In addition, Hizbullah has set up camouflaged defense positions in villages which contain advanced Russian-made anti-tank missiles it had received from Syria. Hizbullah has also planted large explosive devices along the access roads. In this manner some 180 Shiite villages between the Zahrani River and the border with Israel have been converted into fighting zones for the next conflict with Israel… Despite the fact that there are those in Israel who claim that the deterrence achieved against Hezbollah during the Second Lebanon War has been eroded, it is fairly clear that at this point Nasrallah’s organization does not want to get involved in a major conflict with the Jewish state. Lebanon’s national elections are scheduled for June, and Hezbollah does not want its political legitimacy and dominance to be challenged because it dragged the country into a devastating war with Israel. There is enough tension and violent clashes between Shiites and the Lebanese Sunnis, who are assisting the Syrian rebels trying to topple Assad. However, it is also possible that Hezbollah will decide to attack us with full force if it gets the impression that Israel is planning to attack it first. As strange as it sounds to Israelis ears, Hezbollah sees us as an unpredictable and treacherous country that is capable of launching a preemptive surprise attack. (more)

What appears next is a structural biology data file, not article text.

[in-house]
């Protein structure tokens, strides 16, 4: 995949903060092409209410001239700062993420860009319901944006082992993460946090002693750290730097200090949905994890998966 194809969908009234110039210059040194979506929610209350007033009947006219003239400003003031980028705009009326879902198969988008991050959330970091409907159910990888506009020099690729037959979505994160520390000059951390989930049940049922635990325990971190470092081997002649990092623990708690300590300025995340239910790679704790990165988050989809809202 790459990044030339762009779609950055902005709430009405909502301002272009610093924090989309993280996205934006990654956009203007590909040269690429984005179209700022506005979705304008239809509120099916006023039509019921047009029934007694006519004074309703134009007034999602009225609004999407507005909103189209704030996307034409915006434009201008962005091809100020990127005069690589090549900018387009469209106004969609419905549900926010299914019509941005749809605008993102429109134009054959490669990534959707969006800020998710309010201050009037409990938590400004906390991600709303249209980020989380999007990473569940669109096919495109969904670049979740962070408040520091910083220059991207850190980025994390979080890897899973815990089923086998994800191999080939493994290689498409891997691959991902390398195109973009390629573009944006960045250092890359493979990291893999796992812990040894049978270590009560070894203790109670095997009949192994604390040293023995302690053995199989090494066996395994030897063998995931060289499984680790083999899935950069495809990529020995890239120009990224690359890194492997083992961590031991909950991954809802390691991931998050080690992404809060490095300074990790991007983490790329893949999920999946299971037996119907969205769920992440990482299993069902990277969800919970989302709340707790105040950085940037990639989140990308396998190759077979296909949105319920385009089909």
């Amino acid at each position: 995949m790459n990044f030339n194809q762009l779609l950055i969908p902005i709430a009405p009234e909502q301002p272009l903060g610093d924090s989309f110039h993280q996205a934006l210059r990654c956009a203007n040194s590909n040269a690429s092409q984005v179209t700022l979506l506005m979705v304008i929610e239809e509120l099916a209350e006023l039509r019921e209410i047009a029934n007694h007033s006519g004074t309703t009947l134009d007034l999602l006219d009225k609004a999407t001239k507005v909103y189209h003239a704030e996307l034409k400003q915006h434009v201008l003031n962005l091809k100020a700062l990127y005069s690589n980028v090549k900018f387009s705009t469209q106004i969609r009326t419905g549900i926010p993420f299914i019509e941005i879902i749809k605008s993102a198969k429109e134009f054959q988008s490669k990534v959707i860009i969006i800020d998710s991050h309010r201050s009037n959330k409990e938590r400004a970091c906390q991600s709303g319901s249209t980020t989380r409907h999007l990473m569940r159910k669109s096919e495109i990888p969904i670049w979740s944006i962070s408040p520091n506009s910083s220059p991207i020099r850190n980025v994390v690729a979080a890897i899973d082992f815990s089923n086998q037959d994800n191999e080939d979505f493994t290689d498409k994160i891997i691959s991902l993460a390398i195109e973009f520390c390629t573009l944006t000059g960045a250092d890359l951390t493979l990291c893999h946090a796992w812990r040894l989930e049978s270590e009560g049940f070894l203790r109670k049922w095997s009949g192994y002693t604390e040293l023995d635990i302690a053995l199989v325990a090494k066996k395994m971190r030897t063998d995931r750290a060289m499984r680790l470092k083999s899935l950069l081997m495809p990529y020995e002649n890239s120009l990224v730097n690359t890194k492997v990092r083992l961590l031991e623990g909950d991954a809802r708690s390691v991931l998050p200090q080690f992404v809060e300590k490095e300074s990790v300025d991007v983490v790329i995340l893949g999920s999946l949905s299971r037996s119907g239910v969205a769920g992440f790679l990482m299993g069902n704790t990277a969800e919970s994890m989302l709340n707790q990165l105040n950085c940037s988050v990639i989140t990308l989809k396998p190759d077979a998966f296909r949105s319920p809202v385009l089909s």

The next conflict with Israel. It’s an expression you hear a lot. We don’t know many (any) Israelis who want to see that happen, but when you watch the speeches of Nasrallah, the goose-stepping, Heil Hitler-style saluting of his troops, the IDF intelligence estimates of how many tens of thousands of rockets they have in their control in a thousand different locations in those south Lebanese villages – all pointing in our direction – it doesn’t leave much room for optimism.

Visit This Ongoing War.